Logic-gate 'supermolecules' play noughts & crosses
Chemical nanobrains 'clever as kids'
The Royal Society of Chemistry has awarded a Belfast-based boffin a prize for developing "intelligent supermolecules" which are on an intellectual level with (some) human children - able to win games of noughts and crosses.
The unfeasibly tiny nanobrain developments sprang from the normal-sized brain of Professor A Prasanna de Silva of Queen's Uni, recipient of the 2008 RSC Sensors Award, and those of his collaborators.
The latest developments build on fluorescent sensor molecules previously developed by de Silva's team, which have already seen widespread use in medical diagnostic equipment. These "catch and tell" molecules emit light when they encounter specific chemicals in a blood sample. Now, Prof de Silva and his fellow boffins have apparently devised even niftier glow-molecules which can act as logic gates.
"Logic gates are what drive current computers," says the prof. "The first molecular logic gates were built in Belfast a few years back and a range of gates such as YES, NOT, AND, OR, NOR and INHIBIT are now available ... These artificial systems use chemical inputs and light output, reversing the natural roles existing within the eye.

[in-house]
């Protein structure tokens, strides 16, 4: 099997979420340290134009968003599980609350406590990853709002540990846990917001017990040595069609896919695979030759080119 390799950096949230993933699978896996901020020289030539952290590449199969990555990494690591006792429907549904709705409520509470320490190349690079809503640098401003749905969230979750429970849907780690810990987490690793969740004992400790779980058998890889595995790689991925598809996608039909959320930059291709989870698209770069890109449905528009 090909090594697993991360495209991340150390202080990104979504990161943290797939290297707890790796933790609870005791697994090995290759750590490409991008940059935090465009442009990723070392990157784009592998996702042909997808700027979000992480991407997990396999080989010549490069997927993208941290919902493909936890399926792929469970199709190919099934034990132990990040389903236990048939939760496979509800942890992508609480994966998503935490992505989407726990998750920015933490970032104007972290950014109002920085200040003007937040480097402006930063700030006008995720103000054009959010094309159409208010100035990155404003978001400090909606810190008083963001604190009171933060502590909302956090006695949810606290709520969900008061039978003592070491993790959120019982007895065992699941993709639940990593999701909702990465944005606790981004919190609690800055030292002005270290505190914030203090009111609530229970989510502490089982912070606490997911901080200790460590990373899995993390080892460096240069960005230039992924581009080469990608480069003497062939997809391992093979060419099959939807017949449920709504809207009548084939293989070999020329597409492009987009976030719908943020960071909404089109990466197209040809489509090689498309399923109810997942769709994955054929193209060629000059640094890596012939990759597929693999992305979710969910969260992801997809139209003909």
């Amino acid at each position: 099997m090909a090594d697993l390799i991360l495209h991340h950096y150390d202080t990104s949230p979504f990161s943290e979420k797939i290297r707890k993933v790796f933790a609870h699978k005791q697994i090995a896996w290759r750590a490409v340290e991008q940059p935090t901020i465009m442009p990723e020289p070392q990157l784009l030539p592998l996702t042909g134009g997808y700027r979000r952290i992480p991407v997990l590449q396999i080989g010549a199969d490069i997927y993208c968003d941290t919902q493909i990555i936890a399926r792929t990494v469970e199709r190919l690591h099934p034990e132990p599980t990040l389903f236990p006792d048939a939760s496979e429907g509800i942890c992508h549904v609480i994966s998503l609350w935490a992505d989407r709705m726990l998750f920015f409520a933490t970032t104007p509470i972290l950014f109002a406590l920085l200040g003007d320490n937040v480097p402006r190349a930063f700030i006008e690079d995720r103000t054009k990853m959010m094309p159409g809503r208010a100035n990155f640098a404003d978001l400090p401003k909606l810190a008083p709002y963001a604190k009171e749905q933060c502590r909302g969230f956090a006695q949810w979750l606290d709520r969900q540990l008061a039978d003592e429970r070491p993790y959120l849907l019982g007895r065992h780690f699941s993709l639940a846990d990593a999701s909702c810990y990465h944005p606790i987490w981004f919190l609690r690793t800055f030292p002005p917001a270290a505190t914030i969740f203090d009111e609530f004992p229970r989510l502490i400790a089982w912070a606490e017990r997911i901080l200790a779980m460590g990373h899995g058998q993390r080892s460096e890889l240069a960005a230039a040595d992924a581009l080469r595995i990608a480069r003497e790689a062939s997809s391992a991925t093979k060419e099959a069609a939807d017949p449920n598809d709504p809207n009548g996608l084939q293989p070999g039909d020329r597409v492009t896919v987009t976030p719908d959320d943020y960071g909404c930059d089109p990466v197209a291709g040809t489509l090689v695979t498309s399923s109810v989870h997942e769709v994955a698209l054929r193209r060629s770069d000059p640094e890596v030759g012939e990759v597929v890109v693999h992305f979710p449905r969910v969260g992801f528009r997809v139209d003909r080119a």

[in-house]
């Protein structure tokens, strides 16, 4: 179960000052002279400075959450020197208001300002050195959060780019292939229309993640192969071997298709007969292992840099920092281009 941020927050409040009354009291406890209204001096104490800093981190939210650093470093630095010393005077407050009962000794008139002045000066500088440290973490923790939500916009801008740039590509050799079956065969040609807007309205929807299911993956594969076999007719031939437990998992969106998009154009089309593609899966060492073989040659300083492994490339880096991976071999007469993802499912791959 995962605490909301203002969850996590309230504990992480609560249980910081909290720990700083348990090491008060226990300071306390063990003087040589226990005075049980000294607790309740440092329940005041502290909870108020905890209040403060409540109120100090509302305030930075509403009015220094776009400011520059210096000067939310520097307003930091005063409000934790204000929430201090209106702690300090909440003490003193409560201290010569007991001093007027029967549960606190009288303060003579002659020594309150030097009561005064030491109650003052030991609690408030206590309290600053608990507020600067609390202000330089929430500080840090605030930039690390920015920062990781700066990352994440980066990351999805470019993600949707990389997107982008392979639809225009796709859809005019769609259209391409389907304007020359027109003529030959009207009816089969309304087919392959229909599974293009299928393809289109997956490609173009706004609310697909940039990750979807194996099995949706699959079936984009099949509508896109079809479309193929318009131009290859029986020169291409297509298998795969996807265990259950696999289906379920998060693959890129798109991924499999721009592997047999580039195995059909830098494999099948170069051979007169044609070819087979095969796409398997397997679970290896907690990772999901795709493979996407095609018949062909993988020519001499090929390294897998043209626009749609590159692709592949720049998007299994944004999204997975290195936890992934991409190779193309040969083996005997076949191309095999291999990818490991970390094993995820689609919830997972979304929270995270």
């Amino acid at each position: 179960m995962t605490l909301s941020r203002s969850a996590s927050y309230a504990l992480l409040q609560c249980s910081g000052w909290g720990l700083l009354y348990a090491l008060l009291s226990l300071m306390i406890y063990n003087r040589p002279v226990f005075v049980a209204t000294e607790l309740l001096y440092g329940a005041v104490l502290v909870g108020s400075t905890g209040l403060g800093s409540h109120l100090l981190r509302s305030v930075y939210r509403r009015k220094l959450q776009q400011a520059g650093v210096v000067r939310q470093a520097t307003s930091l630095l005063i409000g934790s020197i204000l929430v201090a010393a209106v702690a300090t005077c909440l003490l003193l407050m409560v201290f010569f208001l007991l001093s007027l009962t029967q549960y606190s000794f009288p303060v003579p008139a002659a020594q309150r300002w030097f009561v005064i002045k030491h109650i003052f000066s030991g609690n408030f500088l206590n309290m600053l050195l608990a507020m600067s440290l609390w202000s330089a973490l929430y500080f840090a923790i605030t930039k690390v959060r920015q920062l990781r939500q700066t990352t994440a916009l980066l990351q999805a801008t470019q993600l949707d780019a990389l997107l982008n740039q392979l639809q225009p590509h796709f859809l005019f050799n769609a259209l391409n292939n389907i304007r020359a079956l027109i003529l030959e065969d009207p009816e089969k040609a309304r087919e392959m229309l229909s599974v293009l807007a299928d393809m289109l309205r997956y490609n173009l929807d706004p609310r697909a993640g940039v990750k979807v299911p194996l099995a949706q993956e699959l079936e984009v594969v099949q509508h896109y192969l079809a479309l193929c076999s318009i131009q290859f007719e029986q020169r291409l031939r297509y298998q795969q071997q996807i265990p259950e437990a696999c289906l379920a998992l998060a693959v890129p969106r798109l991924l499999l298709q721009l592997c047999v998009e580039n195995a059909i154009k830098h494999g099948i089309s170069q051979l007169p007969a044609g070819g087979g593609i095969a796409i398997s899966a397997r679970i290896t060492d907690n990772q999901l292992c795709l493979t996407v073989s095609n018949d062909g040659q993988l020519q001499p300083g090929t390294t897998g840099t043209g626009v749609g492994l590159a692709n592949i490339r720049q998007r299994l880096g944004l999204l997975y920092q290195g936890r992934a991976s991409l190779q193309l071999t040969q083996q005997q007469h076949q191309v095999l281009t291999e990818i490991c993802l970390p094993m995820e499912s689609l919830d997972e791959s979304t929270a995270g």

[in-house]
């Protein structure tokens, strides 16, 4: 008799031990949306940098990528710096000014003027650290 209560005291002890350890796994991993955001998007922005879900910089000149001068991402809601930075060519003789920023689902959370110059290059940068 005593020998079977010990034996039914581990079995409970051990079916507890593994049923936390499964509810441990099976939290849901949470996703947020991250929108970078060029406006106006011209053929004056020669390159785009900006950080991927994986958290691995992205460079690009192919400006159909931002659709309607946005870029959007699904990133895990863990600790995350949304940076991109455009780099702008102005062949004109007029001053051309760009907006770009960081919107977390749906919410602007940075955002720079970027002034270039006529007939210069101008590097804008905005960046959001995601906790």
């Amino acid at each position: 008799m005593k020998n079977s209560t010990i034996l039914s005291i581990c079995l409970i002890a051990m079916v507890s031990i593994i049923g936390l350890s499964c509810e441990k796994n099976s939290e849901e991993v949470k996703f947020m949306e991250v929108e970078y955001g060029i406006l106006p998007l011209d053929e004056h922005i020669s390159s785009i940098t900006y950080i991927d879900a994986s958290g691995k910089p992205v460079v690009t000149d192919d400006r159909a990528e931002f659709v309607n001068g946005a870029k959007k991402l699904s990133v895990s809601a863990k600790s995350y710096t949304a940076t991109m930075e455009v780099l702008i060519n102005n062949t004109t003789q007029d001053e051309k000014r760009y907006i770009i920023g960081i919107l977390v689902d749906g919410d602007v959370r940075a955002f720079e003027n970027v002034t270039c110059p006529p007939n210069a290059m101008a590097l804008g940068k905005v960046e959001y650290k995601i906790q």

"One of our own contributions has been to persuade molecules to perform arithmetic operations. Small molecules can now add one and one to get two, just like children. It is clear that small molecules can perform small-scale computational operations in small spaces where semiconductors cannot go in spite of all their power."
According to the Queen's Uni release, other smarty-cules developed in the States from Belfast research can "play games like tic-tac-toe and win against human opponents".
It seems that the RSC prize brings Professor de Silva £500 and "a silver medal", which is nice. Also, the existing blood-chemistry cassette tech has apparently done $40m of sales since 1997. ®
Sponsored: Customer Identity and Access Management